Coalition came close to killing the Liberal Democrats, but Brexit delivered them a startling resuscitation – or so it seemed a few months ago, as local elections loomed.  In 2015, they were discredited in the eyes of almost a third of their former voters by governing with the effing Tories – reduced to a rump of eight MPs in the Commons; shorn of nearly all their former Ministerial talent.

But scarcely more than a year later, they were suddenly handed a near-monopoly on a popular cause by the referendum result.  The Conservatives became the pro-Leave party.  Labour became the neither-quite-Remain-nor-Leave party, pulled in one direction by their voters in London and in the other by those elsewhere.  That left the Lib Dems, reduced from the might of government in 2010 to a mere 15 per cent of the vote five years later, with 48 per cent of the electorate to pitch directly to.

During the run-up to the local elections, the Lib Dems were polling well in local government by-elections.  But on the day, the party didn’t make the breakthrough that it hoped for.  It failed to snatch Somerset from the Conservatives.  Its tally of councillors fell, not rose.  Today, Tim Farron launches its election manifesto, and we ask: what happened – and what’s happening?

The Liberal Democrats appear to be grappling with six main problems.

First, that 48 per cent is less solid than it looks.  Indeed, it isn’t really 48 per cent at all – for the simple reason that about half of those who backed Remain last June now believe that leaving is a done deal.  They are willing to “concede and move on”, as the modernisation textbook phrase puts it.

Second, EU membership is not a priority even among some of the remaining 25 per cent.  Their electoral priorities are the same as nearly everyone else’s: family, living standards, work, public services.  The party’s offer of a second referendum may be a turn-off to some even among this group.  (“Oh, no – not at that all over again”.)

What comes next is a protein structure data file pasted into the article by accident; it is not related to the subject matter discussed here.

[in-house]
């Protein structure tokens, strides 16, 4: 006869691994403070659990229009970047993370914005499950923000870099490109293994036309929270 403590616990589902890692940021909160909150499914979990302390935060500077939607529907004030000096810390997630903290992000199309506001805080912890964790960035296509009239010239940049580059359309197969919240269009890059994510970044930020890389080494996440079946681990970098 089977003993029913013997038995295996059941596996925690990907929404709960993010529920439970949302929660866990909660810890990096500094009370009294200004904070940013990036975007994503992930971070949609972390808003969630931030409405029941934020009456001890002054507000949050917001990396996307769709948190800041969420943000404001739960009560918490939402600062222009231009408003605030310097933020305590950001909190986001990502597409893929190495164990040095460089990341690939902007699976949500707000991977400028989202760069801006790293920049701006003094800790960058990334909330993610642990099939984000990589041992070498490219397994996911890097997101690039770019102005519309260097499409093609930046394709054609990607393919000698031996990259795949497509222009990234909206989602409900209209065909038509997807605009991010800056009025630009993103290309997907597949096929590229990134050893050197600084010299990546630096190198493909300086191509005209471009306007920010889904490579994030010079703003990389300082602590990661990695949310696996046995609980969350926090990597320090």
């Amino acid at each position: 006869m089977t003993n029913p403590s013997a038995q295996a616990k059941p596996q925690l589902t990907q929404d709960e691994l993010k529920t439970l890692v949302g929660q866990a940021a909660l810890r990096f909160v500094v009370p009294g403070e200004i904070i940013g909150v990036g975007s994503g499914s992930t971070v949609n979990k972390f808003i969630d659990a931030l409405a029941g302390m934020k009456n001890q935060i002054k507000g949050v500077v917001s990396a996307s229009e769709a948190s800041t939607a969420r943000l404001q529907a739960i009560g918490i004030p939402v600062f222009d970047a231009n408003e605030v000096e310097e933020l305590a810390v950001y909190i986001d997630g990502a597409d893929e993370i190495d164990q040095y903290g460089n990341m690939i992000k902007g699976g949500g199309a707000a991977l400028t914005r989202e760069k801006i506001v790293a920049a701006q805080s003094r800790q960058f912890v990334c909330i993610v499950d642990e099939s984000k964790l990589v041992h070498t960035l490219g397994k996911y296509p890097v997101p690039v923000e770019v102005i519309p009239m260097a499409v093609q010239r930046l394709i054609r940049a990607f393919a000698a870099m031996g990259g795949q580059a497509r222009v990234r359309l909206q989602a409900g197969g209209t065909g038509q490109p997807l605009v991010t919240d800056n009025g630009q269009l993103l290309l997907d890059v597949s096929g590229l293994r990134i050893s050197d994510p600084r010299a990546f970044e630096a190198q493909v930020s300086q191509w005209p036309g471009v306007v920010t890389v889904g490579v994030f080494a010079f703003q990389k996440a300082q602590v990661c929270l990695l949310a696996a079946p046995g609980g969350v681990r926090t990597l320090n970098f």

Third, the Lib Dems are struggling for cut-through even among those voters, and the younger ones to whom they are pitching.  They want housing benefit restored to 18-21-year-olds, a young person’s bus pass, and votes for 16- and 17-year-olds.  But this demographic has not yet forgiven the party for tuition fees.

Fourth, the party has lost most of its stars.  Vince Cable, David Laws, Steve Webb: all were first-rank serving politicians and leant the Lib Dems real gravitas.  There is little sense of there being a heavyweight Lib Dem team ready to do governing work.

Fifth, Tim Farron is having a sticky election.  First, he was probed over his views on gay sex.  Now, he is being quizzed about his stance on abortion.  It’s tricky for a man of evangelical Christian belief to lead the most secular of the three main parties.  (Consider its view, for example, of faith schools.)

Finally, the party’s votes may be piling up where they are least useful to it.  The Remain heartlands are London, where the party starts from a low base, and parts of its plusher suburbs and surrounding counties, where the Tories are deeply dug in.

None of these factors suggest a big breakthrough.  We are where we really were at the turn of the year.  In other words, the Lib Dems are competitive in south-west Greater London.  They have a decent shot at some plusher seats elsewhere, especially if they have lots of students: Bath, Cheltenham, Cambridge.

And that’s about it.  Margaret Thatcher once likened the party to a dead parrot.  But if it isn’t exactly among the dead, it isn’t really among the quick, either.  Rather, it is moulting feathers, slowly restoring itself, waiting for a new chance – which, most likely, will come if Labour splits after the election, and the new electoral force that Tony Blair is angling for comes into being.